Archive for the 'Interns, Apprentices & WWOOFers' Category

Cornucopia Institute posts Miami Herald article- Bee Heaven owner: Organic farming is good for the foodie — and the land


via Bee Heaven Owner: Organic farming is good for the foodie — and the land.

First Market Day at Pinecrest Gardens

Wow, what a great start to market season! Folks showed up early to see what was on hand, and they kept coming, and coming, and coming…

at the market

first week at Pinecrest Gardens market

By 9am, the official start time, we were mobbed. The weather was great. The setting was awesome. There was plenty of parking and lots of space for many vendors. The mix was good. Pretty much everyone from the old Gardners Market site was there, plus some new folks.

Even this early in the season, we had lots of great goodies, and every single thing in our booth was (and always is) locally-grown, from either our own farm or our farm partners. We had interesting things like charichuela (Rheedia spp), black sapote, root basil, YingYang salad mix, fresh oyster mushrooms, smoked eggs, Yukina Savoy, Shungiku radishes, butterhead lettuces, callaloo, our dried Fruits of Summer mix, farm honey, and lots of other wonderful goodies.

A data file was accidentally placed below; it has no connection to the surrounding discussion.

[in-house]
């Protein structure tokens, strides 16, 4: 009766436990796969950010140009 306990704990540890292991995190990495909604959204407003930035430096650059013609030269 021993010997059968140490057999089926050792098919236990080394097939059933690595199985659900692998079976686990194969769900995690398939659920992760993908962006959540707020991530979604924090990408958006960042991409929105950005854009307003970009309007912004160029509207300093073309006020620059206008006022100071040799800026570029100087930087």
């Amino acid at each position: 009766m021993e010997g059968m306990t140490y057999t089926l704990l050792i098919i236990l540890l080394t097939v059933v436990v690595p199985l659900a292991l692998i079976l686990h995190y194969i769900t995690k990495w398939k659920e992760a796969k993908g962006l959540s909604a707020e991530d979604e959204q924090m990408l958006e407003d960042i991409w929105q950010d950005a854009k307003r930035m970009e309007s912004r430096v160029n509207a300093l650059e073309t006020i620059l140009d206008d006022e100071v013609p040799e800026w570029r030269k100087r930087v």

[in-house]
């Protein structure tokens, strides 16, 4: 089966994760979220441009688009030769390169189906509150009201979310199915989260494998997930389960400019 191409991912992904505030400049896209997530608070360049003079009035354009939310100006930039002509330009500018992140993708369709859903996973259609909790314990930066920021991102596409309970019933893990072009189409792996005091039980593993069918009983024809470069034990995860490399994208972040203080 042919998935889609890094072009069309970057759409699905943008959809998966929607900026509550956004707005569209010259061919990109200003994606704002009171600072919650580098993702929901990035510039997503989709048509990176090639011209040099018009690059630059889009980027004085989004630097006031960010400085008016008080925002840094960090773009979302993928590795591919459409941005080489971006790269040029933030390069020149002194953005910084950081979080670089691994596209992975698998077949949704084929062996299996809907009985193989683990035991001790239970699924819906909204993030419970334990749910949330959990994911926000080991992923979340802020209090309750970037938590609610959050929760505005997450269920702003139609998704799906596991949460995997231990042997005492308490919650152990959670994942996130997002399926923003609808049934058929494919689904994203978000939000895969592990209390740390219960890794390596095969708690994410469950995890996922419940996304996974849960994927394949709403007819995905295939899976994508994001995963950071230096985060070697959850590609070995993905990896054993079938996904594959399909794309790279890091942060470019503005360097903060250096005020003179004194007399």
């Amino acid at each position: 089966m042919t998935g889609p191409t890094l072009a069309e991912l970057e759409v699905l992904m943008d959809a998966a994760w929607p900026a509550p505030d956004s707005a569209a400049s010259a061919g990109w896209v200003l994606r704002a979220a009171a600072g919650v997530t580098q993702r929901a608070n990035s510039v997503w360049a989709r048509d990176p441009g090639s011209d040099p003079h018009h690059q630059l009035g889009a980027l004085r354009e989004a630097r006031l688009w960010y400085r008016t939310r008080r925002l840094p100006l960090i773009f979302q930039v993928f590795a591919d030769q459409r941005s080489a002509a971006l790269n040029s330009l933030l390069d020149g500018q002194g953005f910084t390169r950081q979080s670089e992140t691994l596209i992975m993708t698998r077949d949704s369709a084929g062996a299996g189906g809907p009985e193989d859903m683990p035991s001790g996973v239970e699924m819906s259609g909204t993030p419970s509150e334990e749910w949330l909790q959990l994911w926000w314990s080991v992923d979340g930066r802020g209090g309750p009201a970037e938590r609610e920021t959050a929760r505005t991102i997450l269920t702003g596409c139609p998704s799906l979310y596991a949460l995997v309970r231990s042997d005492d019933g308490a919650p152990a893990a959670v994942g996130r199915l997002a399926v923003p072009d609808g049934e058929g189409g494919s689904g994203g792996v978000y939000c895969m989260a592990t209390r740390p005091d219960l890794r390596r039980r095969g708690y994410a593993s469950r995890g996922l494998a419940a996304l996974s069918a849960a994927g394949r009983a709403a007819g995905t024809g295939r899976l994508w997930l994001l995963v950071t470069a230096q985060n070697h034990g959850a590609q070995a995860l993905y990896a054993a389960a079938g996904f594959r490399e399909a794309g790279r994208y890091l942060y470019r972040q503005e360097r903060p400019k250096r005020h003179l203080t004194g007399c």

our foodshed

how far did your food travel

Everything comes from South Florida, Lake Okeechobee south, except for the tupelo and orange blossom honey, which are from further upstate.

In addition, everything we sell is certified organic, or pesticide-free, and direct from the farm.

Furthermore, at our booth, you will be dealing with the very folks that are growing your food. That’s our guarantee!

And, of course, in honor of the closing of Art Basel week in Miami, our booth had its own resident local artist, our daughter Rachel, complete with exhibit…

Art Basil by Rachel

Thanksgiving in the barn